October 05, 2007

French press tea

I meant to write this post from a wifi-enabled cafe while drinking tea and eating a pastry, but an unexpected meeting thwarted my plans. I am writing from home, in the kitchen to be exact where I do a lot of my tea drinking. Another place in my home that I drink tea is on the futon in the living room. I like to drink tea when I watch British comedies or mysteries.

Anyway, I've spent the last week or so making tea in a French press. A gift of green tea from a friend who recently returned from China made me ask the question: I don't have a gaiwan or other appropriate accountrements, so aside from my teaballs, how else can I prepare loose leaf tea? My husband told me that a colleague in his office makes tea with a French press so I decided to give ours a try (or several). The leaves were steeped for approximately 4 minutes. The combinations were very enjoyable with the exception of the admittedly unusual pairing of Pu-Erh and jasmine pearl.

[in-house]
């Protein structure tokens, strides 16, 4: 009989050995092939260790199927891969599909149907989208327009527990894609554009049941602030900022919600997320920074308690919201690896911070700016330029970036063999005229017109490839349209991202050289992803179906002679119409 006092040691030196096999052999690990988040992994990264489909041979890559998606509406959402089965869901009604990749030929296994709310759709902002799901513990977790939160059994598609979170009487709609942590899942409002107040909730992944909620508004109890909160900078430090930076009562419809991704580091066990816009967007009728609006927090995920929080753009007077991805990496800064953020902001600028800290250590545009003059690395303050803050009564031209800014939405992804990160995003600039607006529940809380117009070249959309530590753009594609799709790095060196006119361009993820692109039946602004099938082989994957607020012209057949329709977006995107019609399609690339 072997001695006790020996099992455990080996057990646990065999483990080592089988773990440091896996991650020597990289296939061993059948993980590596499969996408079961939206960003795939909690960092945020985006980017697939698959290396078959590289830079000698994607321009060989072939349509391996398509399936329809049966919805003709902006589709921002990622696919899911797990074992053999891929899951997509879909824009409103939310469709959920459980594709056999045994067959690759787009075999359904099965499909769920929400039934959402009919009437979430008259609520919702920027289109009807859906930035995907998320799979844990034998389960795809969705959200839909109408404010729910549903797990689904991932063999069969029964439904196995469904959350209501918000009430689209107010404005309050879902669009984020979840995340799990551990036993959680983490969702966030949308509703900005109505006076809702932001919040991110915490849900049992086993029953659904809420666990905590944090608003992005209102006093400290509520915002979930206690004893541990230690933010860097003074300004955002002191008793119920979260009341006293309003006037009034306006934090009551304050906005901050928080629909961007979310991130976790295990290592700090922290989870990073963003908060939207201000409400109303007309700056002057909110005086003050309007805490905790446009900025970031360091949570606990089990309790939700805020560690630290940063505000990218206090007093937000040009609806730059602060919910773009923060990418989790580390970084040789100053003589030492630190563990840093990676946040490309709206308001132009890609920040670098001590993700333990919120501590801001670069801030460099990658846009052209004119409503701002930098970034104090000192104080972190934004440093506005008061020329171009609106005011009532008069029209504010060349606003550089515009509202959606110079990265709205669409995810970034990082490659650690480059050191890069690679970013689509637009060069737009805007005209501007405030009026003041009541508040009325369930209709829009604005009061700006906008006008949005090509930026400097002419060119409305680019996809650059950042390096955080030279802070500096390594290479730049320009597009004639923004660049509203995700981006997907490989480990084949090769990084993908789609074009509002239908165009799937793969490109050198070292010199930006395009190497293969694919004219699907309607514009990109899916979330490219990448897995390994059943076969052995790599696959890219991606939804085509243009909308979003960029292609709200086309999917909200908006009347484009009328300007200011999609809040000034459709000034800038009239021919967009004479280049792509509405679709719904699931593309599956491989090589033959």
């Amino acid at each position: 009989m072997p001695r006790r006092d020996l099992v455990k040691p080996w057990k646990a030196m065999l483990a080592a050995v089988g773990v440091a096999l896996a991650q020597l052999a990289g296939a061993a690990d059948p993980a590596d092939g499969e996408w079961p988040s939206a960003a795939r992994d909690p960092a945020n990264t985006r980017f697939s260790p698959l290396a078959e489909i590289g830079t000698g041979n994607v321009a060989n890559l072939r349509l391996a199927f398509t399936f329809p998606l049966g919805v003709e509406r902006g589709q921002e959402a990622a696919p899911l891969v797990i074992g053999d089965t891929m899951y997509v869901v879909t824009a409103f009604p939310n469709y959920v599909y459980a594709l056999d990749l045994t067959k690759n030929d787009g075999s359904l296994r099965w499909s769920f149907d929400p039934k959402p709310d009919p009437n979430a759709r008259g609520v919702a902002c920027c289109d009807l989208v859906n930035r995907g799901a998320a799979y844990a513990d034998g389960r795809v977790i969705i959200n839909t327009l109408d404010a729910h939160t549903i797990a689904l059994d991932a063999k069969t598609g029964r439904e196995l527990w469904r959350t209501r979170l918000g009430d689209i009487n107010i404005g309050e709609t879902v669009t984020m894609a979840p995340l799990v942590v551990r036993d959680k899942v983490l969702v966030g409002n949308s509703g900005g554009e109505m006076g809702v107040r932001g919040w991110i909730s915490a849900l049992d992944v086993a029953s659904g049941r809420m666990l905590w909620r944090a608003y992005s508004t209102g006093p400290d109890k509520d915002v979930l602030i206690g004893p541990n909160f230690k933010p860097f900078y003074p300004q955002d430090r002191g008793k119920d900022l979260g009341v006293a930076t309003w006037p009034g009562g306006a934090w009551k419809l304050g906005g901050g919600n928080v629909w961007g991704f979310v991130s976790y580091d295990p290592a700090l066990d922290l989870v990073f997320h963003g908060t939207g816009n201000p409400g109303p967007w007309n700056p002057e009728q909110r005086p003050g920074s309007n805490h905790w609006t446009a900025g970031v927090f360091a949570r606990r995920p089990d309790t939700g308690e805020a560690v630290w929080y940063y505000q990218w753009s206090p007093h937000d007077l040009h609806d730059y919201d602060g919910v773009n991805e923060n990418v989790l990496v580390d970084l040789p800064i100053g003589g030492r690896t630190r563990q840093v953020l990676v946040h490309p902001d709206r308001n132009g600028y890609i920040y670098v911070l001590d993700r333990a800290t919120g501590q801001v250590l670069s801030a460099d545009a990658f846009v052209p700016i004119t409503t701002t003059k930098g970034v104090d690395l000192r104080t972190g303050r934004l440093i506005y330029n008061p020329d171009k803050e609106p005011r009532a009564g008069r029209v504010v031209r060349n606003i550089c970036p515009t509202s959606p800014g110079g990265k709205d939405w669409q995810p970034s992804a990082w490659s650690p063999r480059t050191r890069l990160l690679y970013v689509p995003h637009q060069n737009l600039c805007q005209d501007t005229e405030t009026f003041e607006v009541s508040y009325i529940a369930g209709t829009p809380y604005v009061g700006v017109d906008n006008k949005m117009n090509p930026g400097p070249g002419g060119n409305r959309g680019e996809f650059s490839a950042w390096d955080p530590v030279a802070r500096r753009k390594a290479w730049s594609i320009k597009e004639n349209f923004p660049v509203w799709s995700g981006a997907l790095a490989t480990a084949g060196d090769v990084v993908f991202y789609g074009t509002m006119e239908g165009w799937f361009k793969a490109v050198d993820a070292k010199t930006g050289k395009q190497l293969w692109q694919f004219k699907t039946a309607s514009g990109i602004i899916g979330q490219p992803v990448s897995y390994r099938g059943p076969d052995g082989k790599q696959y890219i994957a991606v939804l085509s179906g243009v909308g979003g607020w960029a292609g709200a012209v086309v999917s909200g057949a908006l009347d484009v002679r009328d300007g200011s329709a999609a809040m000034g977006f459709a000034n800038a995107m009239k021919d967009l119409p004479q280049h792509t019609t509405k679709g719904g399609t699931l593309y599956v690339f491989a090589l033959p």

Pu-Erh and about 7 pearls

Pu-Erh, cinnamon stick, cardamom, and clove

Green leaves and jasmine pearls

Two teaspoons of tea leaves gave a slightly bitter taste to the tea (note the before and after size of the leaves).

Green leaves and a piece of Jamaican hibiscus
A winning combination of citrus from the hibiscus and earthy nose and end note from the green tea.


  1. The French Press is an excellent tool for tea. All the local tea houses in my area use it to brew quantities in excess of 2 servings.

    There is one drawback. If you pour the tea and leave the used leaves in the French Press, some will get stuck between the press' filter and the glass after drying, stopping the plunger altogether. I've broken two presses trying to free the plunger. Luckily the merchant I purchased it from has generously replaced my broken items free of charge.

  2. I make my loose leaf tea in my french press all the time! I hadn't seen anyone else do it until now. - Julie


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